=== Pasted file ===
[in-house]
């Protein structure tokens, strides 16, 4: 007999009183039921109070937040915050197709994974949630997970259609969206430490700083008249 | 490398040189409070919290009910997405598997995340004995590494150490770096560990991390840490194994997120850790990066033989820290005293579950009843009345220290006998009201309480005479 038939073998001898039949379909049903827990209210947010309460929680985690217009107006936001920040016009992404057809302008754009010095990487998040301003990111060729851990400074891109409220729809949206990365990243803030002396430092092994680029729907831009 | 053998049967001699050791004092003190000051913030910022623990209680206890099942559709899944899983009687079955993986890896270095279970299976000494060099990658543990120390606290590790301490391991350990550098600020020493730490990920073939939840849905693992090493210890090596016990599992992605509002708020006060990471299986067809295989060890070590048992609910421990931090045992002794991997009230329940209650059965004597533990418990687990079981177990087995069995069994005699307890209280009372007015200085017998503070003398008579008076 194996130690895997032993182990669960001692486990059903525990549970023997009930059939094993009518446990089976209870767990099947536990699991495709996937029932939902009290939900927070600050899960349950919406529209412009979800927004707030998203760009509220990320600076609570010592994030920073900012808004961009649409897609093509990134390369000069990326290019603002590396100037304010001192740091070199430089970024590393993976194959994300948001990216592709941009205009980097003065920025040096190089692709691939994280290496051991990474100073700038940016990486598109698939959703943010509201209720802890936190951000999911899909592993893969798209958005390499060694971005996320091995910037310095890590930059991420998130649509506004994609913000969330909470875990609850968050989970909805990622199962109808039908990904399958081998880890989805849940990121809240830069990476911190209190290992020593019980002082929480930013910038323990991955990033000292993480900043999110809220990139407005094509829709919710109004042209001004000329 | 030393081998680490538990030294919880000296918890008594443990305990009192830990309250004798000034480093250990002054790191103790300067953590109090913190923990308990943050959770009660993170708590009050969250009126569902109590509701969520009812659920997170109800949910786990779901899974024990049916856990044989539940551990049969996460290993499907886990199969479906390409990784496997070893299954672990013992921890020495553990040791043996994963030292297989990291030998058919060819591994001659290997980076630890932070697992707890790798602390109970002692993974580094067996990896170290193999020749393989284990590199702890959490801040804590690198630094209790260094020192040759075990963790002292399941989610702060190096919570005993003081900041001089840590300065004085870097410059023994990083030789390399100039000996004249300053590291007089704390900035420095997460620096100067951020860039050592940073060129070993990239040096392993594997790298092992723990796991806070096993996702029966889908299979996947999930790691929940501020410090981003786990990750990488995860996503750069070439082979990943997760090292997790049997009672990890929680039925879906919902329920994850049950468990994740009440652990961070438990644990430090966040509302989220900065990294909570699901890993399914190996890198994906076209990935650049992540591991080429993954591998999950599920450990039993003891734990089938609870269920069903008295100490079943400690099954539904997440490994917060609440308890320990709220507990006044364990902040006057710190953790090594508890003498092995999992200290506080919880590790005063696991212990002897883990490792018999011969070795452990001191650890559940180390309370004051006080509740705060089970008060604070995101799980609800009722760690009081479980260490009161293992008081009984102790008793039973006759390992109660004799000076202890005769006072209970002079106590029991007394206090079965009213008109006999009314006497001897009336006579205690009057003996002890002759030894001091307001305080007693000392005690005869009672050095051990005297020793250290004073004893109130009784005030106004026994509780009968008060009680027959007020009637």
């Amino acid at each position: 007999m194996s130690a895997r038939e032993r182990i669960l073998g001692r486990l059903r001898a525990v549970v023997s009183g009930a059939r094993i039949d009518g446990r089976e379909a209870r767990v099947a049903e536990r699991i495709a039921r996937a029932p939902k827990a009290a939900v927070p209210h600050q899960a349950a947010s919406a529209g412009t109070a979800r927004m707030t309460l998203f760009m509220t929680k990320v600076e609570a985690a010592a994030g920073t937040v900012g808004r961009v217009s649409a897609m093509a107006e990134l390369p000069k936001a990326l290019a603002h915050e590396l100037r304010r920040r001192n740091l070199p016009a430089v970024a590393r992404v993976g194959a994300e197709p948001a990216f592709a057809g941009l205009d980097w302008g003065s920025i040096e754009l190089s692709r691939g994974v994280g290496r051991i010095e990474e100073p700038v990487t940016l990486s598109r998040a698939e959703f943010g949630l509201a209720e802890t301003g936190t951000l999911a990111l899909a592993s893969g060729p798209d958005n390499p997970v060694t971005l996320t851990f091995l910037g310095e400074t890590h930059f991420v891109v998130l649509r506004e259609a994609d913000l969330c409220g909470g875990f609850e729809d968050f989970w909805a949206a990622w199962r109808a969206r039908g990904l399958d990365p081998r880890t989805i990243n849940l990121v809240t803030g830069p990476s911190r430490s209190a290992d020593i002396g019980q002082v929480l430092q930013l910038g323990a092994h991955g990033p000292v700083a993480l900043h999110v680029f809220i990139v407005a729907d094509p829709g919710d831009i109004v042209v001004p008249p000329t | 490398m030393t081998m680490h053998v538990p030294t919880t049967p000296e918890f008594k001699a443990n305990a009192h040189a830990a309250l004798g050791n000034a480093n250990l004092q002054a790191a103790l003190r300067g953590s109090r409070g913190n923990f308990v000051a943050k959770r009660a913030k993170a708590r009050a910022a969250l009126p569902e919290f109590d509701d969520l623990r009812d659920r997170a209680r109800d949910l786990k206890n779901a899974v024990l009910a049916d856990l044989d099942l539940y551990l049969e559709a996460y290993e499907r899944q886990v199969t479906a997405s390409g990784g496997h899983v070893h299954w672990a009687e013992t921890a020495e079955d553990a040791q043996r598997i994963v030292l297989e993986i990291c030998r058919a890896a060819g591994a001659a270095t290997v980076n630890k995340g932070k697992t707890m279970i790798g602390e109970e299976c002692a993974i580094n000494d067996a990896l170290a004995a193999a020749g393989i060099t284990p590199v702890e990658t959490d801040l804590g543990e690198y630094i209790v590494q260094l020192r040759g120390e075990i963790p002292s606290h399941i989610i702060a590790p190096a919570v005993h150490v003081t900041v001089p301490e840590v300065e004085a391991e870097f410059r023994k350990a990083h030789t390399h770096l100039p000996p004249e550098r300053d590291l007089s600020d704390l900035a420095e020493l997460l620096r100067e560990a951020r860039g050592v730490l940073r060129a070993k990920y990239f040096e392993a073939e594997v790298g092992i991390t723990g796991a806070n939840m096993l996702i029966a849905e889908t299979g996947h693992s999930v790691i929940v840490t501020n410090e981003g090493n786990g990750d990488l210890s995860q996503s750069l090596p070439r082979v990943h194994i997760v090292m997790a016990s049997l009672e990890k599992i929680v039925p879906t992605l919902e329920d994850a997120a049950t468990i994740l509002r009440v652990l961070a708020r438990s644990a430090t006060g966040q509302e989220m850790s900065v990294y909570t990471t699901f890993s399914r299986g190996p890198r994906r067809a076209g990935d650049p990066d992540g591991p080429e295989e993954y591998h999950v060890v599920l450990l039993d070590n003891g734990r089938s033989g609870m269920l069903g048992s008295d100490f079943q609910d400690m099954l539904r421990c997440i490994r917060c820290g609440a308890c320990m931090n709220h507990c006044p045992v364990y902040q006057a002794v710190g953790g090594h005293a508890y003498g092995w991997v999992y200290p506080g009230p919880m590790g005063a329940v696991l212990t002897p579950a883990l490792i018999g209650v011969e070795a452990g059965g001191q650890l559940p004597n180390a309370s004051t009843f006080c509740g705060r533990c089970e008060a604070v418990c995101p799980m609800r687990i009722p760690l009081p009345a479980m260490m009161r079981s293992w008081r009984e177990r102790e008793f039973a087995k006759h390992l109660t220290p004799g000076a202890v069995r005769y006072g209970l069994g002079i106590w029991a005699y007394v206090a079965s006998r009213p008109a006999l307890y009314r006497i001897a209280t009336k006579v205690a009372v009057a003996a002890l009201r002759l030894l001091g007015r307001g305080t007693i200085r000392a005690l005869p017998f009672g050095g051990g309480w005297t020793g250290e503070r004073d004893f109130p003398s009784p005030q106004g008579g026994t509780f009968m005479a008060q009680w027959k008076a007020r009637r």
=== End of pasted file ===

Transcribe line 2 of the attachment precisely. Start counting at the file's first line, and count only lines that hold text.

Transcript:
């Protein structure tokens, strides 16, 4: 007999009183039921109070937040915050197709994974949630997970259609969206430490700083008249 | 490398040189409070919290009910997405598997995340004995590494150490770096560990991390840490194994997120850790990066033989820290005293579950009843009345220290006998009201309480005479 038939073998001898039949379909049903827990209210947010309460929680985690217009107006936001920040016009992404057809302008754009010095990487998040301003990111060729851990400074891109409220729809949206990365990243803030002396430092092994680029729907831009 | 053998049967001699050791004092003190000051913030910022623990209680206890099942559709899944899983009687079955993986890896270095279970299976000494060099990658543990120390606290590790301490391991350990550098600020020493730490990920073939939840849905693992090493210890090596016990599992992605509002708020006060990471299986067809295989060890070590048992609910421990931090045992002794991997009230329940209650059965004597533990418990687990079981177990087995069995069994005699307890209280009372007015200085017998503070003398008579008076 194996130690895997032993182990669960001692486990059903525990549970023997009930059939094993009518446990089976209870767990099947536990699991495709996937029932939902009290939900927070600050899960349950919406529209412009979800927004707030998203760009509220990320600076609570010592994030920073900012808004961009649409897609093509990134390369000069990326290019603002590396100037304010001192740091070199430089970024590393993976194959994300948001990216592709941009205009980097003065920025040096190089692709691939994280290496051991990474100073700038940016990486598109698939959703943010509201209720802890936190951000999911899909592993893969798209958005390499060694971005996320091995910037310095890590930059991420998130649509506004994609913000969330909470875990609850968050989970909805990622199962109808039908990904399958081998880890989805849940990121809240830069990476911190209190290992020593019980002082929480930013910038323990991955990033000292993480900043999110809220990139407005094509829709919710109004042209001004000329 | 030393081998680490538990030294919880000296918890008594443990305990009192830990309250004798000034480093250990002054790191103790300067953590109090913190923990308990943050959770009660993170708590009050969250009126569902109590509701969520009812659920997170109800949910786990779901899974024990049916856990044989539940551990049969996460290993499907886990199969479906390409990784496997070893299954672990013992921890020495553990040791043996994963030292297989990291030998058919060819591994001659290997980076630890932070697992707890790798602390109970002692993974580094067996990896170290193999020749393989284990590199702890959490801040804590690198630094209790260094020192040759075990963790002292399941989610702060190096919570005993003081900041001089840590300065004085870097410059023994990083030789390399100039000996004249300053590291007089704390900035420095997460620096100067951020860039050592940073060129070993990239040096392993594997790298092992723990796991806070096993996702029966889908299979996947999930790691929940501020410090981003786990990750990488995860996503750069070439082979990943997760090292997790049997009672990890929680039925879906919902329920994850049950468990994740009440652990961070438990644990430090966040509302989220900065990294909570699901890993399914190996890198994906076209990935650049992540591991080429993954591998999950599920450990039993003891734990089938609870269920069903008295100490079943400690099954539904997440490994917060609440308890320990709220507990006044364990902040006057710190953790090594508890003498092995999992200290506080919880590790005063696991212990002897883990490792018999011969070795452990001191650890559940180390309370004051006080509740705060089970008060604070995101799980609800009722760690009081479980260490009161293992008081009984102790008793039973006759390992109660004799000076202890005769006072209970002079106590029991007394206090079965009213008109006999009314006497001897009336006579205690009057003996002890002759030894001091307001305080007693000392005690005869009672050095051990005297020793250290004073004893109130009784005030106004026994509780009968008060009680027959007020009637």